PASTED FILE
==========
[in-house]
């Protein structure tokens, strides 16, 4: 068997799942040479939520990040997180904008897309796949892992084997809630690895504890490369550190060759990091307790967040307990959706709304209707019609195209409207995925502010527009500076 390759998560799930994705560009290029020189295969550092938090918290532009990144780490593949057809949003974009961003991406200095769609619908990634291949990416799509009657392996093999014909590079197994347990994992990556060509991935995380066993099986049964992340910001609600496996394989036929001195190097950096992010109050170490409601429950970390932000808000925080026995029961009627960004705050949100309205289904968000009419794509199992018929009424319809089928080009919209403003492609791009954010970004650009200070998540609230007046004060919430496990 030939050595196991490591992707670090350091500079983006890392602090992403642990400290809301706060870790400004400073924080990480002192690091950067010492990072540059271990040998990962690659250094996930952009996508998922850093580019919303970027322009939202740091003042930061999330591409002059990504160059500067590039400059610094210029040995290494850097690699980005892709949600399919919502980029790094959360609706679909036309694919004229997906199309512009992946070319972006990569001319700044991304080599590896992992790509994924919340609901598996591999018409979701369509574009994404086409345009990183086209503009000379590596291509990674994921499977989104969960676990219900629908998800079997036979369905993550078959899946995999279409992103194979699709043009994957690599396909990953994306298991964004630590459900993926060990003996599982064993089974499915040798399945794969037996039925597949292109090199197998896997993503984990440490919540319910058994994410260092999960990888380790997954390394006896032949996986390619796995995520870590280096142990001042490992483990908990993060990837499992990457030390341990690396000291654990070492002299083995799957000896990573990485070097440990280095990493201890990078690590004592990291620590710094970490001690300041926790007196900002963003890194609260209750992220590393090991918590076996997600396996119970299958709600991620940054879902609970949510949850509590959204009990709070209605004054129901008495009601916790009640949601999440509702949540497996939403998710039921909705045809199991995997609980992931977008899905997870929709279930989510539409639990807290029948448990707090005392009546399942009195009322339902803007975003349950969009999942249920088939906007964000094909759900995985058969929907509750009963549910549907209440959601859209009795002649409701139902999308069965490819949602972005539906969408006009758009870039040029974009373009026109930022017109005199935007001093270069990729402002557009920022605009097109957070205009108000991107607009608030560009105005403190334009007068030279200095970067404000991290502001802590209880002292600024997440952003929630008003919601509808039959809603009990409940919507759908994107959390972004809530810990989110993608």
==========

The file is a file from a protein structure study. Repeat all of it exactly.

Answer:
[in-house]
């Protein structure tokens, strides 16, 4: 068997799942040479939520990040997180904008897309796949892992084997809630690895504890490369550190060759990091307790967040307990959706709304209707019609195209409207995925502010527009500076 390759998560799930994705560009290029020189295969550092938090918290532009990144780490593949057809949003974009961003991406200095769609619908990634291949990416799509009657392996093999014909590079197994347990994992990556060509991935995380066993099986049964992340910001609600496996394989036929001195190097950096992010109050170490409601429950970390932000808000925080026995029961009627960004705050949100309205289904968000009419794509199992018929009424319809089928080009919209403003492609791009954010970004650009200070998540609230007046004060919430496990 030939050595196991490591992707670090350091500079983006890392602090992403642990400290809301706060870790400004400073924080990480002192690091950067010492990072540059271990040998990962690659250094996930952009996508998922850093580019919303970027322009939202740091003042930061999330591409002059990504160059500067590039400059610094210029040995290494850097690699980005892709949600399919919502980029790094959360609706679909036309694919004229997906199309512009992946070319972006990569001319700044991304080599590896992992790509994924919340609901598996591999018409979701369509574009994404086409345009990183086209503009000379590596291509990674994921499977989104969960676990219900629908998800079997036979369905993550078959899946995999279409992103194979699709043009994957690599396909990953994306298991964004630590459900993926060990003996599982064993089974499915040798399945794969037996039925597949292109090199197998896997993503984990440490919540319910058994994410260092999960990888380790997954390394006896032949996986390619796995995520870590280096142990001042490992483990908990993060990837499992990457030390341990690396000291654990070492002299083995799957000896990573990485070097440990280095990493201890990078690590004592990291620590710094970490001690300041926790007196900002963003890194609260209750992220590393090991918590076996997600396996119970299958709600991620940054879902609970949510949850509590959204009990709070209605004054129901008495009601916790009640949601999440509702949540497996939403998710039921909705045809199991995997609980992931977008899905997870929709279930989510539409639990807290029948448990707090005392009546399942009195009322339902803007975003349950969009999942249920088939906007964000094909759900995985058969929907509750009963549910549907209440959601859209009795002649409701139902999308069965490819949602972005539906969408006009758009870039040029974009373009026109930022017109005199935007001093270069990729402002557009920022605009097109957070205009108000991107607009608030560009105005403190334009007068030279200095970067404000991290502001802590209880002292600024997440952003929630008003919601509808039959809603009990409940919507759908994107959390972004809530810990989110993608």